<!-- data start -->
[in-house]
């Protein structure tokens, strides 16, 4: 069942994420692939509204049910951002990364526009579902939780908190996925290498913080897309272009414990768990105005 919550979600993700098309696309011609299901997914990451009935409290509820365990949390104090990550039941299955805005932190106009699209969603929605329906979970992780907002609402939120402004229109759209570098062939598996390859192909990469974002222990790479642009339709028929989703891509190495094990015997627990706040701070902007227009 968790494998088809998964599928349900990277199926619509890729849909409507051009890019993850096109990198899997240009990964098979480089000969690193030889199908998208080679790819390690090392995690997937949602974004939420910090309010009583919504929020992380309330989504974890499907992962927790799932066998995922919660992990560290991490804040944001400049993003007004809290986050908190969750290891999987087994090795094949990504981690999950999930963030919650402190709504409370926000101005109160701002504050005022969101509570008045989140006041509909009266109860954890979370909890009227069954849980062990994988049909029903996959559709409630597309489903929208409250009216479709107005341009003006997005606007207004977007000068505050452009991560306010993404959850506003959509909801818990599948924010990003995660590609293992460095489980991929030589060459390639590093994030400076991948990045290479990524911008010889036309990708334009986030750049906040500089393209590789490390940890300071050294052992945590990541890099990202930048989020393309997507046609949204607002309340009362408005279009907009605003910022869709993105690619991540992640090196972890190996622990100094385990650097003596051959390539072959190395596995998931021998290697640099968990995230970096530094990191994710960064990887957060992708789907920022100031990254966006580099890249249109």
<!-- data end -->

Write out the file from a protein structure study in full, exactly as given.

[in-house]
């Protein structure tokens, strides 16, 4: 069942994420692939509204049910951002990364526009579902939780908190996925290498913080897309272009414990768990105005 919550979600993700098309696309011609299901997914990451009935409290509820365990949390104090990550039941299955805005932190106009699209969603929605329906979970992780907002609402939120402004229109759209570098062939598996390859192909990469974002222990790479642009339709028929989703891509190495094990015997627990706040701070902007227009 968790494998088809998964599928349900990277199926619509890729849909409507051009890019993850096109990198899997240009990964098979480089000969690193030889199908998208080679790819390690090392995690997937949602974004939420910090309010009583919504929020992380309330989504974890499907992962927790799932066998995922919660992990560290991490804040944001400049993003007004809290986050908190969750290891999987087994090795094949990504981690999950999930963030919650402190709504409370926000101005109160701002504050005022969101509570008045989140006041509909009266109860954890979370909890009227069954849980062990994988049909029903996959559709409630597309489903929208409250009216479709107005341009003006997005606007207004977007000068505050452009991560306010993404959850506003959509909801818990599948924010990003995660590609293992460095489980991929030589060459390639590093994030400076991948990045290479990524911008010889036309990708334009986030750049906040500089393209590789490390940890300071050294052992945590990541890099990202930048989020393309997507046609949204607002309340009362408005279009907009605003910022869709993105690619991540992640090196972890190996622990100094385990650097003596051959390539072959190395596995998931021998290697640099968990995230970096530094990191994710960064990887957060992708789907920022100031990254966006580099890249249109």